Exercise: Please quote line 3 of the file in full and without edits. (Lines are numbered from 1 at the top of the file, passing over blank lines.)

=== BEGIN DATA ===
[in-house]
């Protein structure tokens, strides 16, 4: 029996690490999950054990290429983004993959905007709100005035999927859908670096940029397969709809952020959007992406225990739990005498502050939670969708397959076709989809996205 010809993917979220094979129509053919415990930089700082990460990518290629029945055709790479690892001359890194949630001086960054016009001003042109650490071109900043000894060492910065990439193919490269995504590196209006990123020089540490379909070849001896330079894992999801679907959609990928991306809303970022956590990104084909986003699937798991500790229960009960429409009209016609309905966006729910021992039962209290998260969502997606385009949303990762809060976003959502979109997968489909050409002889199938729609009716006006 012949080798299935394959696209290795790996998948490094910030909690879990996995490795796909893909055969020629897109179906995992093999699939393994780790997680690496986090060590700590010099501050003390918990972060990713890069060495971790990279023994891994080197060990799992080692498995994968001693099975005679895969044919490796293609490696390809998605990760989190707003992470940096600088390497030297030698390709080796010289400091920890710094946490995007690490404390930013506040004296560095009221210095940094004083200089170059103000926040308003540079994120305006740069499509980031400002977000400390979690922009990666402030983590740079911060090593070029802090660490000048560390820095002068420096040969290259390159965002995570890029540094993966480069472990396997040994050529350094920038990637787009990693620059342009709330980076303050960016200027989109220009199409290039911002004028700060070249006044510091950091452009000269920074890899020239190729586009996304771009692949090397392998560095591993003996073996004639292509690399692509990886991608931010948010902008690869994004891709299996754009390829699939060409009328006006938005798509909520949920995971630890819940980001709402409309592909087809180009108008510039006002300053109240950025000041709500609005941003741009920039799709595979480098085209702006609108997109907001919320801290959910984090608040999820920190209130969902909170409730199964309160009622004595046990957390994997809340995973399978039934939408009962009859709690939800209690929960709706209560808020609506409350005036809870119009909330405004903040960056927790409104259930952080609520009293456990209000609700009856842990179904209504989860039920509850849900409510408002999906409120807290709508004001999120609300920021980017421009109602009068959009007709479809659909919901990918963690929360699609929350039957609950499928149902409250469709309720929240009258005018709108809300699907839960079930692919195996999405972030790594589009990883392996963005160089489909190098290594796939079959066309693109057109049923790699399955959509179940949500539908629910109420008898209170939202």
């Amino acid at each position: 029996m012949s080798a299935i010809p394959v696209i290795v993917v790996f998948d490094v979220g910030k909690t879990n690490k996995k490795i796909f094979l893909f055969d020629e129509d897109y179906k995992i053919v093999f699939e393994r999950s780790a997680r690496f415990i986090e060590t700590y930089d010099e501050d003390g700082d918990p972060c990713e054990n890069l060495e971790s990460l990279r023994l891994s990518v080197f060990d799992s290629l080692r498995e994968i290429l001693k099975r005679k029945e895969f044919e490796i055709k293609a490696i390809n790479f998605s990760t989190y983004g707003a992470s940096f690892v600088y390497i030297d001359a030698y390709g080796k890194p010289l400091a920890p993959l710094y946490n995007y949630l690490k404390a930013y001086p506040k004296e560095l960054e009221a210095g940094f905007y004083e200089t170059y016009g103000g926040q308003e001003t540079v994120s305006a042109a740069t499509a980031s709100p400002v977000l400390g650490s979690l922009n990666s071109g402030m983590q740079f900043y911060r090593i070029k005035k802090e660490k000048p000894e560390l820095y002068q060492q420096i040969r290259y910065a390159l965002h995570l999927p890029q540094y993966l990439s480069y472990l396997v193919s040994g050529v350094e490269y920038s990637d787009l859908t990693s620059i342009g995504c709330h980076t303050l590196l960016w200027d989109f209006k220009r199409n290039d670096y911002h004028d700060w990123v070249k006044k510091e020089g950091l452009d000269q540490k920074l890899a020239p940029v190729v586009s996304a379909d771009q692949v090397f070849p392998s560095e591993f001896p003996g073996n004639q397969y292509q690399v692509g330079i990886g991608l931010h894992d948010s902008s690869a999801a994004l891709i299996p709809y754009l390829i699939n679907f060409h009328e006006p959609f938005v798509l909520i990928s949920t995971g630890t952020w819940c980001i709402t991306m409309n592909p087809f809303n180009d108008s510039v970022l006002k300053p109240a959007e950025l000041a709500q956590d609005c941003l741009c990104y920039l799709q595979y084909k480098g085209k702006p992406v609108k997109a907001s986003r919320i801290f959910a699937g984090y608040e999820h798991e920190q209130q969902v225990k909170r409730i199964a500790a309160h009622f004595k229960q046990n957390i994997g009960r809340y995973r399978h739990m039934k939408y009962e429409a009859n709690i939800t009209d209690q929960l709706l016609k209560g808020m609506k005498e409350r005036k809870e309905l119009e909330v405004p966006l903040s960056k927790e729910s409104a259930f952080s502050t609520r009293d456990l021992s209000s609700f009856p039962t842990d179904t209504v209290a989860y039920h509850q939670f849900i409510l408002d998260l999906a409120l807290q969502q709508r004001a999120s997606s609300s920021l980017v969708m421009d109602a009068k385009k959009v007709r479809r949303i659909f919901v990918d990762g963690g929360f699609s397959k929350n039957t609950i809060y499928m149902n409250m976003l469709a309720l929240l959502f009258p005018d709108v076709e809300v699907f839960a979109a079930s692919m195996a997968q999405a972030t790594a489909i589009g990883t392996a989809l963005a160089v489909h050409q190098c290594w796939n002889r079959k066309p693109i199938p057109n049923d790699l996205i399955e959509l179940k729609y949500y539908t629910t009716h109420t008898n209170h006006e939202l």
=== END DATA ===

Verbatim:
């Amino acid at each position: 029996m012949s080798a299935i010809p394959v696209i290795v993917v790996f998948d490094v979220g910030k909690t879990n690490k996995k490795i796909f094979l893909f055969d020629e129509d897109y179906k995992i053919v093999f699939e393994r999950s780790a997680r690496f415990i986090e060590t700590y930089d010099e501050d003390g700082d918990p972060c990713e054990n890069l060495e971790s990460l990279r023994l891994s990518v080197f060990d799992s290629l080692r498995e994968i290429l001693k099975r005679k029945e895969f044919e490796i055709k293609a490696i390809n790479f998605s990760t989190y983004g707003a992470s940096f690892v600088y390497i030297d001359a030698y390709g080796k890194p010289l400091a920890p993959l710094y946490n995007y949630l690490k404390a930013y001086p506040k004296e560095l960054e009221a210095g940094f905007y004083e200089t170059y016009g103000g926040q308003e001003t540079v994120s305006a042109a740069t499509a980031s709100p400002v977000l400390g650490s979690l922009n990666s071109g402030m983590q740079f900043y911060r090593i070029k005035k802090e660490k000048p000894e560390l820095y002068q060492q420096i040969r290259y910065a390159l965002h995570l999927p890029q540094y993966l990439s480069y472990l396997v193919s040994g050529v350094e490269y920038s990637d787009l859908t990693s620059i342009g995504c709330h980076t303050l590196l960016w200027d989109f209006k220009r199409n290039d670096y911002h004028d700060w990123v070249k006044k510091e020089g950091l452009d000269q540490k920074l890899a020239p940029v190729v586009s996304a379909d771009q692949v090397f070849p392998s560095e591993f001896p003996g073996n004639q397969y292509q690399v692509g330079i990886g991608l931010h894992d948010s902008s690869a999801a994004l891709i299996p709809y754009l390829i699939n679907f060409h009328e006006p959609f938005v798509l909520i990928s949920t995971g630890t952020w819940c980001i709402t991306m409309n592909p087809f809303n180009d108008s510039v970022l006002k300053p109240a959007e950025l000041a709500q956590d609005c941003l741009c990104y920039l799709q595979y084909k480098g085209k702006p992406v609108k997109a907001s986003r919320i801290f959910a699937g984090y608040e999820h798991e920190q209130q969902v225990k909170r409730i199964a500790a309160h009622f004595k229960q046990n957390i994997g009960r809340y995973r399978h739990m039934k939408y009962e429409a009859n709690i939800t009209d209690q929960l709706l016609k209560g808020m609506k005498e409350r005036k809870e309905l119009e909330v405004p966006l903040s960056k927790e729910s409104a259930f952080s502050t609520r009293d456990l021992s209000s609700f009856p039962t842990d179904t209504v209290a989860y039920h509850q939670f849900i409510l408002d998260l999906a409120l807290q969502q709508r004001a999120s997606s609300s920021l980017v969708m421009d109602a009068k385009k959009v007709r479809r949303i659909f919901v990918d990762g963690g929360f699609s397959k929350n039957t609950i809060y499928m149902n409250m976003l469709a309720l929240l959502f009258p005018d709108v076709e809300v699907f839960a979109a079930s692919m195996a997968q999405a972030t790594a489909i589009g990883t392996a989809l963005a160089v489909h050409q190098c290594w796939n002889r079959k066309p693109i199938p057109n049923d790699l996205i399955e959509l179940k729609y949500y539908t629910t009716h109420t008898n209170h006006e939202l």